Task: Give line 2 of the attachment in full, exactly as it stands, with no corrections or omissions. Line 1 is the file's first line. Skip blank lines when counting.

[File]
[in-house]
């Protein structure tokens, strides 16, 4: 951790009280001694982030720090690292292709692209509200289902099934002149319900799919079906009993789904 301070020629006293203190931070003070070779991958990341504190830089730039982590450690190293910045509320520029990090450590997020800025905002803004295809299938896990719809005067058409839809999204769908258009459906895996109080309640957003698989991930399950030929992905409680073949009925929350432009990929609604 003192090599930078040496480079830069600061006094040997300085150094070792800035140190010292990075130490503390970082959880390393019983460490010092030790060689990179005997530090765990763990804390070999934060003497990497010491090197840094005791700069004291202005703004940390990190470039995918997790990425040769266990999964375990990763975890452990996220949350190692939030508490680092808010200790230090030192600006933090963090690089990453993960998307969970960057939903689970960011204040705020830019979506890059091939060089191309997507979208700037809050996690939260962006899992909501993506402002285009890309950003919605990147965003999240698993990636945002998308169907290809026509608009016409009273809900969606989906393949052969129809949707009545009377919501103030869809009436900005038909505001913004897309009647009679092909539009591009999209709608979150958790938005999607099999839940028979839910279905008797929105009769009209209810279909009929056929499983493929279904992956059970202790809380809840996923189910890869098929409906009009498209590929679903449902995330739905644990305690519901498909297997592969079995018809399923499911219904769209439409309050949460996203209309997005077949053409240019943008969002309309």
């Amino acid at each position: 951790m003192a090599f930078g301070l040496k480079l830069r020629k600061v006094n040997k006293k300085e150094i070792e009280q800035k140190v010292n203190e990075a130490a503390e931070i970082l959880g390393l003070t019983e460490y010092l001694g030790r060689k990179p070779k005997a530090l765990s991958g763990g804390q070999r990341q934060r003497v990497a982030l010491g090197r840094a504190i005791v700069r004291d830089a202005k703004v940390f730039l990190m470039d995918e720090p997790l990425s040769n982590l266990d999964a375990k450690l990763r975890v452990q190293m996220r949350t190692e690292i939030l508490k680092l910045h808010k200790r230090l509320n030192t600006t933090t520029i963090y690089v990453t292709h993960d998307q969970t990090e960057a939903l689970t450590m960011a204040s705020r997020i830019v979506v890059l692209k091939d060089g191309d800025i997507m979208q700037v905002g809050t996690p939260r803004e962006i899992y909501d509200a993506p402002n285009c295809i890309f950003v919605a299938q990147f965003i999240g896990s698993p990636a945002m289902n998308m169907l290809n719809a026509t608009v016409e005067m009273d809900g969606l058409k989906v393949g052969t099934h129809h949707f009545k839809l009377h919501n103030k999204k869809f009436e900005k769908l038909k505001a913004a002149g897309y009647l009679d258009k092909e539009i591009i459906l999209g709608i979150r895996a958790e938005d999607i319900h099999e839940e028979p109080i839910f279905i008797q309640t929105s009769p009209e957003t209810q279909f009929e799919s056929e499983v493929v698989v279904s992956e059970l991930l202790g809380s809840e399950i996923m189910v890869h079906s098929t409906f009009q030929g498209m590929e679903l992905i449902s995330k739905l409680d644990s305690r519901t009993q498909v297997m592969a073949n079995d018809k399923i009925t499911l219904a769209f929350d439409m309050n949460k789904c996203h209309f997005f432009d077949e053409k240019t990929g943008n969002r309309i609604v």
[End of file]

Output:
């Protein structure tokens, strides 16, 4: 951790009280001694982030720090690292292709692209509200289902099934002149319900799919079906009993789904 301070020629006293203190931070003070070779991958990341504190830089730039982590450690190293910045509320520029990090450590997020800025905002803004295809299938896990719809005067058409839809999204769908258009459906895996109080309640957003698989991930399950030929992905409680073949009925929350432009990929609604 003192090599930078040496480079830069600061006094040997300085150094070792800035140190010292990075130490503390970082959880390393019983460490010092030790060689990179005997530090765990763990804390070999934060003497990497010491090197840094005791700069004291202005703004940390990190470039995918997790990425040769266990999964375990990763975890452990996220949350190692939030508490680092808010200790230090030192600006933090963090690089990453993960998307969970960057939903689970960011204040705020830019979506890059091939060089191309997507979208700037809050996690939260962006899992909501993506402002285009890309950003919605990147965003999240698993990636945002998308169907290809026509608009016409009273809900969606989906393949052969129809949707009545009377919501103030869809009436900005038909505001913004897309009647009679092909539009591009999209709608979150958790938005999607099999839940028979839910279905008797929105009769009209209810279909009929056929499983493929279904992956059970202790809380809840996923189910890869098929409906009009498209590929679903449902995330739905644990305690519901498909297997592969079995018809399923499911219904769209439409309050949460996203209309997005077949053409240019943008969002309309």